Campuses have been in the news lately as students come together to express concern about racial injustice. I was particularly interested in a recent protest at Amherst College, which was held in the Robert Frost Library. It was very reminiscent of a story that I heard when I interviewed Janice for this blog (click here to read an earlier post that introduced Janice). Decades ago, she was employed by the Amherst College library system. At that time, a group of African American students staged a protest to demand that the library’s collection be more inclusive. In response, the college administration entrusted Janice with the task of diversifying the school’s library collection. Nearly sixty years have passed since she was called upon to address this concern. Once again, we are reminded that the process of change can be very slow.
In the 1960s, Janice and her family moved to Massachusetts. Her husband accepted a faculty appointment at Amherst College, thus becoming the first minority member in the college’s mathematics department. In three short years, he was tenured and the family happily made Amherst their permanent home. Janice had been very interested in pursuing a career in libraries – she had started graduate studies in library science prior to arriving in Amherst – and she was pleased to land a job in the College library system.
At that time, the college had just over 100 black students and a nascent black studies department. A group of minority students staged a sit-in to demand that the main library more adequately serve their community. To understand the scope of the situation, the college administration asked Janice to assess the library’s collection. They wanted to know how many books were written by African American authors and/or dealt with issues pertinent to this community.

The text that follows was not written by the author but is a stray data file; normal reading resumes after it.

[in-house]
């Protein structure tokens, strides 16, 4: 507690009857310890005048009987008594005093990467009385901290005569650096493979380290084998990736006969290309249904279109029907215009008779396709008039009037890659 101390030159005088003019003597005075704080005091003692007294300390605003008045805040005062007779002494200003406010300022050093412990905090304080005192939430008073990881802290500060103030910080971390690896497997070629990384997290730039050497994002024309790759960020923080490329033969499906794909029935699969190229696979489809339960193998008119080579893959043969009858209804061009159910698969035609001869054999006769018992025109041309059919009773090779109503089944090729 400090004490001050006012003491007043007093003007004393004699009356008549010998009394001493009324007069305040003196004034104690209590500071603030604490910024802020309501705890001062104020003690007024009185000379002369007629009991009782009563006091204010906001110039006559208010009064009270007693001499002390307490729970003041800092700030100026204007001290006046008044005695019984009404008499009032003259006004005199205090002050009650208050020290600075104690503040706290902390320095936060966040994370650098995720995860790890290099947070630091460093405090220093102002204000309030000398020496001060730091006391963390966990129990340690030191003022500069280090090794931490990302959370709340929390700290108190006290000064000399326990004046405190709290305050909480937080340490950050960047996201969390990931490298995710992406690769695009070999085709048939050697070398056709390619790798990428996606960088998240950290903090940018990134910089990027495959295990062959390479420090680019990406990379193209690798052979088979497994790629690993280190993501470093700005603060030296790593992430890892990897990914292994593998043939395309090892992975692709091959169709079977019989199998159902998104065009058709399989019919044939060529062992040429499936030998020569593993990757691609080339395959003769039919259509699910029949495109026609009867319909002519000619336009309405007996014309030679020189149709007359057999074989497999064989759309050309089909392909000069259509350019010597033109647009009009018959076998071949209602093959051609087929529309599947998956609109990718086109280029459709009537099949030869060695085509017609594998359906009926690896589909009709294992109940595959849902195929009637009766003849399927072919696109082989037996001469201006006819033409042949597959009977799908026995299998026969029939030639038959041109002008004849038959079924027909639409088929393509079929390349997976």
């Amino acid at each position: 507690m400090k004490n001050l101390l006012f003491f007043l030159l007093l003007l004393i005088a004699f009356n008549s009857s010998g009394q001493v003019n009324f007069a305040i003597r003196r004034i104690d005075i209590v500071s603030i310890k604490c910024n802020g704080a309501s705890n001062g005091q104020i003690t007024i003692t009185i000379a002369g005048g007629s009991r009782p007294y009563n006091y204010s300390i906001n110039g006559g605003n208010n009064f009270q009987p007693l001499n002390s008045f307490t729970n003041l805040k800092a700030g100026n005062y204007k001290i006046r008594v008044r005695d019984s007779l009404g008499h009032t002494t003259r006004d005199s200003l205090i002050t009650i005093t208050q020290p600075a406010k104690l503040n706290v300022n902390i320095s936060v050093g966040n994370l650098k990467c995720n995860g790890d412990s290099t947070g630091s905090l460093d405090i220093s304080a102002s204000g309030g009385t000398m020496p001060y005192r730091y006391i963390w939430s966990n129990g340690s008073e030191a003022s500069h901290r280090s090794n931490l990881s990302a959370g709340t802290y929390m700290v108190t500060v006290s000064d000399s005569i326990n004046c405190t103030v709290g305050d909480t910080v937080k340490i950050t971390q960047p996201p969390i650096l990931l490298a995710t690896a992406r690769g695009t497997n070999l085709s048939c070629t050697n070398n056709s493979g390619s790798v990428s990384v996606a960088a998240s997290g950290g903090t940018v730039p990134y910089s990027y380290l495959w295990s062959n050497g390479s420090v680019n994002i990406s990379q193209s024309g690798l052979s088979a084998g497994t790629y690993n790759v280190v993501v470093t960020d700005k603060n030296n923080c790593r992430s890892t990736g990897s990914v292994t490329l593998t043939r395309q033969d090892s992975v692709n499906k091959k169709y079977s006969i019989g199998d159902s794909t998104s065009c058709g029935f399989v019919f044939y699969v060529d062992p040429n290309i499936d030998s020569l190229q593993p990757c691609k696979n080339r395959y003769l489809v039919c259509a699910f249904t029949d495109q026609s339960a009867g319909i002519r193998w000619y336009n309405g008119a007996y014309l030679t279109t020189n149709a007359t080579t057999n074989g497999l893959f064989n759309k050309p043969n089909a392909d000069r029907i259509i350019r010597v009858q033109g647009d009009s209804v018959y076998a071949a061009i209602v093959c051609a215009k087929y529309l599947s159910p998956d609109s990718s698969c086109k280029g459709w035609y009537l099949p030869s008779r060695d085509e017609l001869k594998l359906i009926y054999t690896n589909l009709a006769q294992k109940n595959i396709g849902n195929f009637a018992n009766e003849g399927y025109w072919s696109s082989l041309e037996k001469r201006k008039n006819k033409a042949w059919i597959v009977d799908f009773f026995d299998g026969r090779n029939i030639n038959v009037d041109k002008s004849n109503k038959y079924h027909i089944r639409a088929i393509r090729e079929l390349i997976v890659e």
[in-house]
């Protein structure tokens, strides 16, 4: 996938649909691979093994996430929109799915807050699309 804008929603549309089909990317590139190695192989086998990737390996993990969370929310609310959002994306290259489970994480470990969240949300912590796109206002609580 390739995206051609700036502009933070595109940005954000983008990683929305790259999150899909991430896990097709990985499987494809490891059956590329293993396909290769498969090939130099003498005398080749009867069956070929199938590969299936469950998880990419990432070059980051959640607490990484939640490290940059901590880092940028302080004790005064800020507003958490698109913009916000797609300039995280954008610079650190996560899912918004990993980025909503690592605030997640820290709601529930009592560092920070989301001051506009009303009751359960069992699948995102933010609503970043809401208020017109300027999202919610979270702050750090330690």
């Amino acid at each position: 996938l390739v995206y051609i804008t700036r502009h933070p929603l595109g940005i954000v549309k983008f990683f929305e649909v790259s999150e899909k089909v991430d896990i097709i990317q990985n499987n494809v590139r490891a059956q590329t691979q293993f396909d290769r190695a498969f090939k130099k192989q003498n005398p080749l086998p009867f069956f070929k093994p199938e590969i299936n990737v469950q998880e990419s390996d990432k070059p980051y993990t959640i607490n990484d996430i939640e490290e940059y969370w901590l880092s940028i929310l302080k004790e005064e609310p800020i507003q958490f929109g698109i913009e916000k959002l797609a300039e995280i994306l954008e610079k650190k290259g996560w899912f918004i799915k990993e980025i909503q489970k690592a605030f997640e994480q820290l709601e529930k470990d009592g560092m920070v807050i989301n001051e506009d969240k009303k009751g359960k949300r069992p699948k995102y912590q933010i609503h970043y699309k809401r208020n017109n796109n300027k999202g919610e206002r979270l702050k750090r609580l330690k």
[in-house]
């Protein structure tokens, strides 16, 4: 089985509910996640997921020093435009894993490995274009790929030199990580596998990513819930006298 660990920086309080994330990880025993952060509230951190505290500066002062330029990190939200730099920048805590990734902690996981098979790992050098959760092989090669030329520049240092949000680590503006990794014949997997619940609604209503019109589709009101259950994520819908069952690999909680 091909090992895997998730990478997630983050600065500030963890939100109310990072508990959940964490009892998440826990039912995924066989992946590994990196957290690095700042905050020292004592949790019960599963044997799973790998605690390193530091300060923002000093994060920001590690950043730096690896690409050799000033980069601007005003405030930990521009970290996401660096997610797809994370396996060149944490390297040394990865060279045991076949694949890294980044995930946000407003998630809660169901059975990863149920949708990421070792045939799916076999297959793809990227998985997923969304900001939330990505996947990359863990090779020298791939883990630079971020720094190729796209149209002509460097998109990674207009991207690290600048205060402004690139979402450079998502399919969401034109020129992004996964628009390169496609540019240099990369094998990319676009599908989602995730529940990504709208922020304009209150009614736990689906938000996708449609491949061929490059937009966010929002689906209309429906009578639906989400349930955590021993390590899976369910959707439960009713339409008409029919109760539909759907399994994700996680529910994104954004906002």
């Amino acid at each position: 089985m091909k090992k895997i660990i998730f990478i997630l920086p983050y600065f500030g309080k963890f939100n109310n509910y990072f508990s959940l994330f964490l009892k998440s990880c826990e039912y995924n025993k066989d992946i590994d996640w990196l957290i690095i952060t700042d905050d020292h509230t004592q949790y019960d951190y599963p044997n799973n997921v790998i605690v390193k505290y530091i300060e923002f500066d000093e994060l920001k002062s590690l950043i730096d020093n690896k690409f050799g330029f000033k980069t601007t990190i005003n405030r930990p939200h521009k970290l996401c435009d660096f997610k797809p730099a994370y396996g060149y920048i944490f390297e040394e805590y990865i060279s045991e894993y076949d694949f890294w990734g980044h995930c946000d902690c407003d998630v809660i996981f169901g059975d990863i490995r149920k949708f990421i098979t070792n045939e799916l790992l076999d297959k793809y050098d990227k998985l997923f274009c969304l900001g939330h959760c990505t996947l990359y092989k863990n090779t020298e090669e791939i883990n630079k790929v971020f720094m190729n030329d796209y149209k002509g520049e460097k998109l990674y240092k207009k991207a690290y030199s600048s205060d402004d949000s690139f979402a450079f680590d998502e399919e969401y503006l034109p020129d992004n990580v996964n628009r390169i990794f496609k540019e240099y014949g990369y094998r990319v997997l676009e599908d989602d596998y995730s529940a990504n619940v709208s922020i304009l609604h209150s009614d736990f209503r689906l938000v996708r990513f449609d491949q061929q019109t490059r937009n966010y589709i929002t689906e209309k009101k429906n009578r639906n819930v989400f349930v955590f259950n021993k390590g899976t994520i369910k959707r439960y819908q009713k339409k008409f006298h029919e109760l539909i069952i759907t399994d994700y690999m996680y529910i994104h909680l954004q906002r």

These were the pre-technology days, and Janice did not have access to an online database. Unable to do a quick scan of the inventory, she manually inspected each of the many bulging drawers of the card catalogues. This was the only way to precisely determine the composition of the library’s resources.
Janice’s findings substantiated the students’ position. Her thorough review produced just three books in the entire Amherst College library that met the criteria. Janice was given a directive, and a budget, to enlarge the collection.
Today, Janice speaks with pride as she recalls the years that she spent fulfilling this important mandate. She succeeded in laying the foundation for the college’s Black Cultural Center Library and a substantial endowment to guarantee the ongoing growth of the collection.
Because of Janice’s efforts, it was never again possible to search the stacks of the Amherst College library for resources about the African American community and find only a meager number of books.
At the time of her retirement, the college recognized Janice in a most meaningful way: the endowment book fund was named in her honor.